QOTD: Room for Growth?

qotd room for growth

Chevrolet dusted off another historic nameplate on Wednesday, resurrecting the Trailblazer name after a decade-long (U.S.) absence and applying it to a tweener crossover bound for the narrow ground between the subcompact Trax and compact Equinox. V8 and inline-six motivation will not be part of this package.

While GM’s reuse of the Trailblazer name isn’t likely to anger as many diehard Bowtie fans as the reborn 2019 Blazer, the emergence of yet another Chevy-badged crossover makes one wonder about just how well-stocked a lineup can be.

Chevrolet, like rival Ford, clearly felt there was room to grow. Come next year, the brand’s utility vehicle lineup will span five crossovers and two body-on-frame SUVs. Across the automotive landscape, automakers are scrambling to add new utility models, bridging segments and, in the case of Hyundai’s Venue, creating new ones.

Ford decided to twin its Escape for 2020, launching a city-focused crossover for the mainstream masses while promising a similarly sized “baby Bronco” variant based off the same vehicle.

The proliferation of crossovers across all segments and the emergence of a crop of vehicles designed to take on Jeep’s Wrangler (Ford’s upcoming Bronco; a possible GMC model) lead us to ask: has Chevrolet’s light truck lineup finally topped out? Has the number of nameplates reached its peak, or can you see white space that Chevy won’t be able to leave unfilled?

[Image: General Motors]

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  • MKizzy MKizzy on May 30, 2019

    Buick is rumored to bring a euro-style CUV "coupe" to market in a couple of years. That means there's a good chance a cheapo Chevy version will slice the Crossover pie even thinner.

  • JohnTaurus JohnTaurus on May 30, 2019

    I dont have an issue with automakers filling gaps, even if they're only perceived gaps. As others mentioned, a few decades ago, there were many different car models, most not terribly different from one another, from the same brand, often overlapping in price and so on. Nobody threw up their hands and yelled about it then. It's just that the majority of B&B despises crossovers, especially small ones. I am agnostic on most crossovers. I wouldn't choose an Escape or CR-V, but I like my Element just fine. Is it a sporty, fun-to-drive Civic Si with more cargo space? Hell no, and I knew that going in. I wanted something utilitarian that was a little more unique than your average vehicle of this type. Having an Element with a manual transmission certainly qualifies, as it stands out in a sea of Rav4s and such. The rubber floors and slightly increased ground clearance are useful in the awful contractor parking lots (really just fields that look something like WWII battle field) and when I go camping. My second choice was a Ford F-150, so even though the Element isnt terribly good on fuel compared to my Taurus, for example, it is more economical than the truck would've been. It's also pretty easy to park, I can squeeze it into parking spots that Silverados and Tundras have to pass by. The clamshell rear doors are perfect for accessing my lunchbox, hardhat, etc rather than having to walk around the rear door as I did with the Taurus. Of course, it's easier to get in the Taurus' back seat to ride back there, but most of the time, itll be just me in the Element, unless I meet someone and we use it to go camping and/or fishing, etc. I guess if I had a family, a proper 4 door crossover might be more appealing, but for now, this one suits my needs just fine. As I said, I probably wouldnt have bought a CR-V, even though they're not terribly different in terms of size, chassis and drivetrain. Sum it up to say: different strokes for different folks. Live and let live.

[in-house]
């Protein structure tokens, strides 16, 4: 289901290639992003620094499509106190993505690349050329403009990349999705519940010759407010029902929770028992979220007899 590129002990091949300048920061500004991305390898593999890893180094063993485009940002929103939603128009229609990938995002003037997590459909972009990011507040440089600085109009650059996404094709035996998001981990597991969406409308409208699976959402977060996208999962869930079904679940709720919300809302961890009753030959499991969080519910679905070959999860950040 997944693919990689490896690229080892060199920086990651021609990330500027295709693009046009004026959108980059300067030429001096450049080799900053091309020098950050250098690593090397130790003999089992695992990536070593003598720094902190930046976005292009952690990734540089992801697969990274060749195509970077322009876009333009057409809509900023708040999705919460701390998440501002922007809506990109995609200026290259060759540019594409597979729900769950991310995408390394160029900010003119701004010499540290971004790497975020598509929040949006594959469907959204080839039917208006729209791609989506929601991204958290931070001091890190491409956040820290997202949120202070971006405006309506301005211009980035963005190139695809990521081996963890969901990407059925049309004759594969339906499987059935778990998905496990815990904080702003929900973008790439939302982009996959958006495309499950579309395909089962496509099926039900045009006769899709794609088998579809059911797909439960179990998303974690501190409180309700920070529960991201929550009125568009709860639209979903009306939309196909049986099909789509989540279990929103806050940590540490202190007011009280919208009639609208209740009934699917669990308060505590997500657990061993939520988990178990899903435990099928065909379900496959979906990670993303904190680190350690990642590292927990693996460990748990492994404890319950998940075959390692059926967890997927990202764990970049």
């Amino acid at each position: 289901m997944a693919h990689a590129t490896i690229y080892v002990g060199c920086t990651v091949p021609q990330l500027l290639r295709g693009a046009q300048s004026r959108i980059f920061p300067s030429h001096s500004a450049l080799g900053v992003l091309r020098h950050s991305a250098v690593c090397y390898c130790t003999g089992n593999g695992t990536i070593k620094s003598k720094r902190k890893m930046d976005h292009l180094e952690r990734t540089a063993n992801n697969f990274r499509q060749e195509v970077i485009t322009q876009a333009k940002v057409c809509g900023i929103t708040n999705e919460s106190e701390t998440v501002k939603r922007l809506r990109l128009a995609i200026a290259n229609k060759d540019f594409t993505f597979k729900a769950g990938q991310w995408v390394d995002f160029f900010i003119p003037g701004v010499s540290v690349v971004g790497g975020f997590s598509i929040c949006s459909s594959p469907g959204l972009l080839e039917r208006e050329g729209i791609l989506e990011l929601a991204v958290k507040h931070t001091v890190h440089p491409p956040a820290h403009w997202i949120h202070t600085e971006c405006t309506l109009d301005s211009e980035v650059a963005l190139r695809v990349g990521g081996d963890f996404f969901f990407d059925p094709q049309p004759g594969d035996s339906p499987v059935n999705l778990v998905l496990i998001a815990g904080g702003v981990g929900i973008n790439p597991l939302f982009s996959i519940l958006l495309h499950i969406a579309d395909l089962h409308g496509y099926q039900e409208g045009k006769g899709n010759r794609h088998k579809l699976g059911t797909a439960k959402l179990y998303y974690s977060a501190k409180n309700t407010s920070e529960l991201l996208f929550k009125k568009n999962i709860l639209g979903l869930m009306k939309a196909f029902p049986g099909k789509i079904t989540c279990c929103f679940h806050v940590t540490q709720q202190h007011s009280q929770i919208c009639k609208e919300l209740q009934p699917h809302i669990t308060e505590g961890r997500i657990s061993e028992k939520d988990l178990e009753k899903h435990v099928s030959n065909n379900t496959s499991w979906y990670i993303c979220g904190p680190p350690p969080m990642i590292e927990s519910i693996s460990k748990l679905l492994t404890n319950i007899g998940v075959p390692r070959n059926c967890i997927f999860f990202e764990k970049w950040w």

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    • HotPotato HotPotato on Jun 03, 2019

      @ToddAtlasF1 Can you leave your hysterical political screeching out of any conversation at all, Todd? Come on, man. The topic today isn't socialism. It's whether red-blooded American capitalists are doing stupid sh!t or know their market better than we do. We're all talking out of our behinds on this either way, so for god's sake, lighten up and stay on topic.

  • Johnster Not feelin' it. The traditional unreliability of turbo engines is a big turn-off, especially in a work truck that (I hope) you'd want to keep on the road for 200,000 miles or more without having major repairs.
  • ToolGuy Car audio is way overpriced.
  • Marty S The original Charger was a 2 door, as was the landmark 68 model. Its funny that some younger commenters are surprised that its not a four door. I never understood why modern Chargers have been four door sedans. I think the best looking Charger was the 68, absolutely perfect in its lines and proportions. This concept really emulates that and I think I think it looks great.
  • Master Baiter The D-bag elites like Al Gore demanding that we all switch to EVs are the type of people who don't actually drive. They get chauffeured around in black Yukon Denalis. Tesla does have a good charging network--maybe someday they will produce a car that doesn't suck.
  • MRF 95 T-Bird As a Challenger GT awd owner I lIke it’s heritage inspired styling a lot. There’s a lot of 66-67 as well as 68-70 Charger in there. It’s refreshing that it doesn’t look like a blob like Tesla, Volt/Bolt, Mach-e BMW I whatever etc. The fact that it’s a hatch makes it even better as a everyday driver thus eliminating the need for a CUV. If it’s well built and has a reliable track record I can see trading up to it in a few years.
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